Restless Legs Syndrome (RLS)

What is restless legs syndrome (RLS)?

Restless legs syndrome (RLS) is a cause of insomnia (trouble sleeping) for many people. RLS sufferers experience aching, twitching, tingling, burning, or prickling sensations in the lower leg muscles when they lie in bed or sometimes when they are sitting down. The discomfort is relieved only by getting up and standing or walking.

How does it occur?

The exact cause of RLS is not known. It tends to run in families. It is more common after middle age and occurs more frequently in women than in men. Many people with RLS can recall "growing pains" in their legs during childhood. It may be that a nerve malfunction is involved. RLS has also been linked with alcohol dependence, smoking, too much caffeine (usually from drinking coffee), rheumatoid arthritis, uremia, anemia, pregnancy and diabetes. Use of some medicines may make symptoms worse.

What are the symptoms?

Symptoms may include:

  • aching, twitching, tingling, burning, prickling in the lower leg when you are lying down or sitting

  • relief from the symptoms when you stand up or walk around.

How is it diagnosed?

The diagnosis of RLS is based on your medical history. Your health care provider will probably examine you and may order blood tests or other tests to check for an underlying medical problem, such as anemia, rheumatoid arthritis, or diabetes. Sometimes nerve conduction study is necessary.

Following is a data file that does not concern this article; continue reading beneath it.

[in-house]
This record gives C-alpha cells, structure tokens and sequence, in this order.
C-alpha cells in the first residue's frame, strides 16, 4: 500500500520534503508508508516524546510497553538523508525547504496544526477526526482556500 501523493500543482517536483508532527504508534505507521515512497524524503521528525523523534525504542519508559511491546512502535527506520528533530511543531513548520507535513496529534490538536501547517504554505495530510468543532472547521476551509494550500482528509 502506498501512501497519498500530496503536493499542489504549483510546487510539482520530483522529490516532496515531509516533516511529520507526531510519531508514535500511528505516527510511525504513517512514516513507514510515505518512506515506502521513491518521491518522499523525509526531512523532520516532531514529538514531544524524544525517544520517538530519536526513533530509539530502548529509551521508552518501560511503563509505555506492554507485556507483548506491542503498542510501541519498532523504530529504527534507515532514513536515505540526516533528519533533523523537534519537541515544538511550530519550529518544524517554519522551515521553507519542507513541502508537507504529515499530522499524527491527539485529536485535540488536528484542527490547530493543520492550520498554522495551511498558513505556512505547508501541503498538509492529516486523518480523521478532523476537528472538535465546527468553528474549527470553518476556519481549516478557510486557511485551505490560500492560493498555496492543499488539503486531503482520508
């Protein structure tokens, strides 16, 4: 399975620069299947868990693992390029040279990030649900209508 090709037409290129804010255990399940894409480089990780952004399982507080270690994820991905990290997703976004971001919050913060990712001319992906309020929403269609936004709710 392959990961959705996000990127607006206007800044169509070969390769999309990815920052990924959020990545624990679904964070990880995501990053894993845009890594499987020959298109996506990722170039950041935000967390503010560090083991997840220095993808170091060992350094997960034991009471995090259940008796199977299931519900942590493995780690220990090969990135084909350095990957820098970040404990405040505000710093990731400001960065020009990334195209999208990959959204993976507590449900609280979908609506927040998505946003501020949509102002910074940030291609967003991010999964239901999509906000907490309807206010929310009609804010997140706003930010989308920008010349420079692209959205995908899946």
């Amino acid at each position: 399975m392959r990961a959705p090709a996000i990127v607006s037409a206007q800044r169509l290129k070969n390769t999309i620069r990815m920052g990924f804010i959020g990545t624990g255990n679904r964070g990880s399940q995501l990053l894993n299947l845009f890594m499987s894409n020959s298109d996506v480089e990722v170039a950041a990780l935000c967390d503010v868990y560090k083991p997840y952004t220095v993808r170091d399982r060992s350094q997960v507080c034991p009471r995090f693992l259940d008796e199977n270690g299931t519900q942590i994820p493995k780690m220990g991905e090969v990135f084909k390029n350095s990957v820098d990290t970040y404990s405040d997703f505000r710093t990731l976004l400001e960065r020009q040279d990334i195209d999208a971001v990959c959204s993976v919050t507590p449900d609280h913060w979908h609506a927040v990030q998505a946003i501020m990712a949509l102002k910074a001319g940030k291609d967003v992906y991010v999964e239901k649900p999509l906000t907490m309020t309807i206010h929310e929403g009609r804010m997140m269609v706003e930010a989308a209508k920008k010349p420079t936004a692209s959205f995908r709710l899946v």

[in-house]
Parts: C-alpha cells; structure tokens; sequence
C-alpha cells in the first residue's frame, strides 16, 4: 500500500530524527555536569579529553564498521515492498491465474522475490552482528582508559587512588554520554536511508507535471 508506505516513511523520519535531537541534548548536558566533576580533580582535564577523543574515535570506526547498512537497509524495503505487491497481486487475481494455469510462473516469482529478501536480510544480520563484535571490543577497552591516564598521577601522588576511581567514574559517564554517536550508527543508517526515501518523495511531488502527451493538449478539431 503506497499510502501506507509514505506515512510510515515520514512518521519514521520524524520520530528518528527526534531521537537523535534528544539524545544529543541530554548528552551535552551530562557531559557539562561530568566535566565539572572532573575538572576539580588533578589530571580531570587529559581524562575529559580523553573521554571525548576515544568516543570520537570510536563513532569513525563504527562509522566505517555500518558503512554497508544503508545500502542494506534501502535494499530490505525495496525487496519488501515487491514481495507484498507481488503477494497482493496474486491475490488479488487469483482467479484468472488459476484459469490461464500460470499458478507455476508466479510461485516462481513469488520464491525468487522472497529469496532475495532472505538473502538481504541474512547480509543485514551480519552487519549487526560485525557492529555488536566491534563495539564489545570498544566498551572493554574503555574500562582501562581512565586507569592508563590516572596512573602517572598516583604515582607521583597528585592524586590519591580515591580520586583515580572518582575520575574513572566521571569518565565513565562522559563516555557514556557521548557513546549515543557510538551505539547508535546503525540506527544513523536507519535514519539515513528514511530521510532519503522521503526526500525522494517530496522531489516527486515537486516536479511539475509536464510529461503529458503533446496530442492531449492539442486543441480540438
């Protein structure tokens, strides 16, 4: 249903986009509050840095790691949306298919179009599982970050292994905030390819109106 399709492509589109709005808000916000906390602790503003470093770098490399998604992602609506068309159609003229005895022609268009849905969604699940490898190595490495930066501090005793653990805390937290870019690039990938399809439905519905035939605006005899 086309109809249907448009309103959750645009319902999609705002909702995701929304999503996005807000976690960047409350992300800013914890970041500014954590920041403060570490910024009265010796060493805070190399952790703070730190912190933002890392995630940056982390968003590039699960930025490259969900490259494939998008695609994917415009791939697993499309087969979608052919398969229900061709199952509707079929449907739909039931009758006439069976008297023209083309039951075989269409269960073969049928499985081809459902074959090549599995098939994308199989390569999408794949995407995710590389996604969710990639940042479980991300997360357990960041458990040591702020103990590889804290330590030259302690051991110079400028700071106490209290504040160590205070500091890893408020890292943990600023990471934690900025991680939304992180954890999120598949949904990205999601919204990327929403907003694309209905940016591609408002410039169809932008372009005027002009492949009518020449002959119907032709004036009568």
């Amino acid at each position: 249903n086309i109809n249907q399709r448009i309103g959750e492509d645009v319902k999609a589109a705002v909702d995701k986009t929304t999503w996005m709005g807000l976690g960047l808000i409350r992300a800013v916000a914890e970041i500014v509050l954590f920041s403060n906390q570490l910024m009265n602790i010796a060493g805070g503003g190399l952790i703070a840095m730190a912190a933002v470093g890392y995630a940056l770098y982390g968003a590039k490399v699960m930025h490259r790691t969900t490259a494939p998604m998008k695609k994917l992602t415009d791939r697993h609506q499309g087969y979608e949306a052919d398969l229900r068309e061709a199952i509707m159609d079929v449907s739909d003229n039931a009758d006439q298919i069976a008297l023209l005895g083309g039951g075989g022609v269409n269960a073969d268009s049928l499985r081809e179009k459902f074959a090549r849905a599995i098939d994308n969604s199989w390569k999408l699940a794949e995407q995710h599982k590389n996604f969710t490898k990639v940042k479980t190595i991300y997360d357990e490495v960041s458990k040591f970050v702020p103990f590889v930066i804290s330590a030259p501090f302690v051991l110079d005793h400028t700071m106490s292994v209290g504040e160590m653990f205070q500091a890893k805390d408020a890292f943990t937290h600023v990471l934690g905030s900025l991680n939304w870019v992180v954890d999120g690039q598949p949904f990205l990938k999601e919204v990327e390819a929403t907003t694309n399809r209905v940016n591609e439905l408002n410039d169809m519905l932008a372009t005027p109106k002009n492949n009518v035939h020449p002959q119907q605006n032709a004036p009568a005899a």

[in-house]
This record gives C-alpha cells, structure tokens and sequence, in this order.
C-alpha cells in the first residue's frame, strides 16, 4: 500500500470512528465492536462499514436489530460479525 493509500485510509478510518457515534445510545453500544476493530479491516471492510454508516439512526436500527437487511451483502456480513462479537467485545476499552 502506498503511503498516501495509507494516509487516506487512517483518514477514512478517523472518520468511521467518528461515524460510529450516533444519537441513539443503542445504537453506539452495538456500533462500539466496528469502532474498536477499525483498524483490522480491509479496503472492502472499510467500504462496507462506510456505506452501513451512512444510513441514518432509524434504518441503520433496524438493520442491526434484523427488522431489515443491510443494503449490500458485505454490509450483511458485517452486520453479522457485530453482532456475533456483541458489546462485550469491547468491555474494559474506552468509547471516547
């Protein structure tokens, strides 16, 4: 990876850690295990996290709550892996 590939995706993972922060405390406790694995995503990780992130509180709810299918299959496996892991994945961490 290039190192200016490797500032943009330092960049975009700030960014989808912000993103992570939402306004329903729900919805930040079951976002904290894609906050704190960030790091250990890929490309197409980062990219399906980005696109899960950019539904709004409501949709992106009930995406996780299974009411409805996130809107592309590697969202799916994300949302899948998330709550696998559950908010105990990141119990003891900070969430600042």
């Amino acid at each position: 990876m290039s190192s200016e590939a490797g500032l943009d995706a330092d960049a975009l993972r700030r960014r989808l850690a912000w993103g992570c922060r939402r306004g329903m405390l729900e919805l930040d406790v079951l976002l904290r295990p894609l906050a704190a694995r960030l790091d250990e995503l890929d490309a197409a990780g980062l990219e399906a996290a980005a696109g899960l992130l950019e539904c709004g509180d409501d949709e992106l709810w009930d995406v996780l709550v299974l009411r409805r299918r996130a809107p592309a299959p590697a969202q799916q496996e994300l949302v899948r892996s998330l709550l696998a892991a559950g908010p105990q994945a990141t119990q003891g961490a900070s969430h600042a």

How is it treated?

Your health care provider can prescribe medicine to relieve the symptoms and allow you to sleep. Requip or Mirapex,  drugs usually used for Parkinson's disease, is often prescribed.

For many people who have RLS, it is a great relief just to learn that there are other RLS sufferers like themselves and that they are not alone.

How can I take care of myself?

  • Follow your health care provider's advice for relief of your RLS symptoms.

  • Stretch or massage the leg muscles before going to sleep.

  • Practice relaxation methods.

  • Wear long socks to bed.

  • Use a hot water bottle or cold compresses on the painful area before you go to sleep.

  • Take a hot bath before bedtime.

  • Avoid or cut back on caffeine (coffee, tea, cocoa, cola).

  • Avoid or cut back on alcohol.

  • Improve your general health. Eat a healthy diet. Exercise regularly.

For more information about restless legs syndrome, visit the Restless Legs Syndrome Foundation Web site: